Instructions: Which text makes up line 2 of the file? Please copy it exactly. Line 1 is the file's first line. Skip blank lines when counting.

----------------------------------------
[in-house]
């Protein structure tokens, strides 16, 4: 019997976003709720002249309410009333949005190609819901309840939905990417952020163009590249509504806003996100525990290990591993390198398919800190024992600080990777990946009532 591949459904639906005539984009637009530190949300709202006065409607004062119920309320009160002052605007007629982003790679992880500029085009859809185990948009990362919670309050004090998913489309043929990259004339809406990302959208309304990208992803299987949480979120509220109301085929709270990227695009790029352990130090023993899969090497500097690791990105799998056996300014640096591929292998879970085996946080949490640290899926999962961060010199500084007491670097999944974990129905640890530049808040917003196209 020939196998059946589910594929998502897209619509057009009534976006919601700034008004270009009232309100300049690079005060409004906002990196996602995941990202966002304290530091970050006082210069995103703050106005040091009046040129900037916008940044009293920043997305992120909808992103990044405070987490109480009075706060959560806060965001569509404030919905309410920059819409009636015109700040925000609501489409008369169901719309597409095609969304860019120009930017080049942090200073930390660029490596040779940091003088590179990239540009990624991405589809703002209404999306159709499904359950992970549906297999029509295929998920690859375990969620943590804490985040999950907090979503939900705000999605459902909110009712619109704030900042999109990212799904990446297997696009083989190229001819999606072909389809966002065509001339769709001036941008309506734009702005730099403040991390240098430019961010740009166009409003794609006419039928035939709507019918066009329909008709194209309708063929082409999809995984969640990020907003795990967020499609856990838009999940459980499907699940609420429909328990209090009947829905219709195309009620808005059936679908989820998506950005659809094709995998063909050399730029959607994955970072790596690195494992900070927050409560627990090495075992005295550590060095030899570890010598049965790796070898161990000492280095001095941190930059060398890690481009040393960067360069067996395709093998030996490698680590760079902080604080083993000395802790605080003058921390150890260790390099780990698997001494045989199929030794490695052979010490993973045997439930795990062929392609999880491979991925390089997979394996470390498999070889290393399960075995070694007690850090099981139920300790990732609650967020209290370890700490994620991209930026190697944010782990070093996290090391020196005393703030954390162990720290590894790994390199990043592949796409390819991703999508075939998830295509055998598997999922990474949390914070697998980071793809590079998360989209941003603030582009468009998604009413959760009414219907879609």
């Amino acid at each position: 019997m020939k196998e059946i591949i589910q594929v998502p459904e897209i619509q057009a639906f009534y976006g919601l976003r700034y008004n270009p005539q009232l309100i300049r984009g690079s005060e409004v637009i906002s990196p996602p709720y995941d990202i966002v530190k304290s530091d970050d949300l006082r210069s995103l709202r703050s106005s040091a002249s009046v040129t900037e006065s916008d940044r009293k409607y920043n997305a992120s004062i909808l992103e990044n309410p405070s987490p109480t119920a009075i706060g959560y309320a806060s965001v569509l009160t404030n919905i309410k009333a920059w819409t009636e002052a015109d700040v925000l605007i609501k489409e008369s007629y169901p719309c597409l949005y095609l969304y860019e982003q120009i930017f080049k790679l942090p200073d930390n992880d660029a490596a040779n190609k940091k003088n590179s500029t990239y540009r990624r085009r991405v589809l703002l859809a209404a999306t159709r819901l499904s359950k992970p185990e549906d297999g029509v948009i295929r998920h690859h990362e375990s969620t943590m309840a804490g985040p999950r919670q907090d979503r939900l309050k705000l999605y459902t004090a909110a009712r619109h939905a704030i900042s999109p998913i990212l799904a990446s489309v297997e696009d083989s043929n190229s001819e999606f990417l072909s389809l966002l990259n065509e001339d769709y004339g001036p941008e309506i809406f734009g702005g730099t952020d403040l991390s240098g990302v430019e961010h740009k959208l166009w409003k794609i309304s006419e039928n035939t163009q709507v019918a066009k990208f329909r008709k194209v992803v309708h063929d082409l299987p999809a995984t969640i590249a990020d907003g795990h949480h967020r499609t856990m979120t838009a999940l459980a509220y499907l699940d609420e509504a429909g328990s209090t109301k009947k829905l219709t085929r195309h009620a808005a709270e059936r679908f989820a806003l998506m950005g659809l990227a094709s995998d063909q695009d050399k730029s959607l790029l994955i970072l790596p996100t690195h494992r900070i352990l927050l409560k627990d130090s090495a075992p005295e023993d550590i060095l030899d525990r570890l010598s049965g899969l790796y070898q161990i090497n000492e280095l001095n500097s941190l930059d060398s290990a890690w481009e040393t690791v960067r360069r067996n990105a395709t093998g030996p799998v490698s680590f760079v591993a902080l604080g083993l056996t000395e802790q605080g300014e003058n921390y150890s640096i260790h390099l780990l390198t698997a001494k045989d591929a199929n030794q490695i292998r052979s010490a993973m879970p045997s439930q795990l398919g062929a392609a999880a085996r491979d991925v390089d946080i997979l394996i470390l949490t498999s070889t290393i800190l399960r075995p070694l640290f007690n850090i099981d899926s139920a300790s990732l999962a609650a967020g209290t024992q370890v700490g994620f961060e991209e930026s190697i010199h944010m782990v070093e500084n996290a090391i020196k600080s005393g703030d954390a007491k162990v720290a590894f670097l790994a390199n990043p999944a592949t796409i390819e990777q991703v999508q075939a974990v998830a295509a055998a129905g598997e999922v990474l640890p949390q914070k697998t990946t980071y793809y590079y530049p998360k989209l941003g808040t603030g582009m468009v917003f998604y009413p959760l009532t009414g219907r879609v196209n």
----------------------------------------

């Protein structure tokens, strides 16, 4: 019997976003709720002249309410009333949005190609819901309840939905990417952020163009590249509504806003996100525990290990591993390198398919800190024992600080990777990946009532 591949459904639906005539984009637009530190949300709202006065409607004062119920309320009160002052605007007629982003790679992880500029085009859809185990948009990362919670309050004090998913489309043929990259004339809406990302959208309304990208992803299987949480979120509220109301085929709270990227695009790029352990130090023993899969090497500097690791990105799998056996300014640096591929292998879970085996946080949490640290899926999962961060010199500084007491670097999944974990129905640890530049808040917003196209 020939196998059946589910594929998502897209619509057009009534976006919601700034008004270009009232309100300049690079005060409004906002990196996602995941990202966002304290530091970050006082210069995103703050106005040091009046040129900037916008940044009293920043997305992120909808992103990044405070987490109480009075706060959560806060965001569509404030919905309410920059819409009636015109700040925000609501489409008369169901719309597409095609969304860019120009930017080049942090200073930390660029490596040779940091003088590179990239540009990624991405589809703002209404999306159709499904359950992970549906297999029509295929998920690859375990969620943590804490985040999950907090979503939900705000999605459902909110009712619109704030900042999109990212799904990446297997696009083989190229001819999606072909389809966002065509001339769709001036941008309506734009702005730099403040991390240098430019961010740009166009409003794609006419039928035939709507019918066009329909008709194209309708063929082409999809995984969640990020907003795990967020499609856990838009999940459980499907699940609420429909328990209090009947829905219709195309009620808005059936679908989820998506950005659809094709995998063909050399730029959607994955970072790596690195494992900070927050409560627990090495075992005295550590060095030899570890010598049965790796070898161990000492280095001095941190930059060398890690481009040393960067360069067996395709093998030996490698680590760079902080604080083993000395802790605080003058921390150890260790390099780990698997001494045989199929030794490695052979010490993973045997439930795990062929392609999880491979991925390089997979394996470390498999070889290393399960075995070694007690850090099981139920300790990732609650967020209290370890700490994620991209930026190697944010782990070093996290090391020196005393703030954390162990720290590894790994390199990043592949796409390819991703999508075939998830295509055998598997999922990474949390914070697998980071793809590079998360989209941003603030582009468009998604009413959760009414219907879609």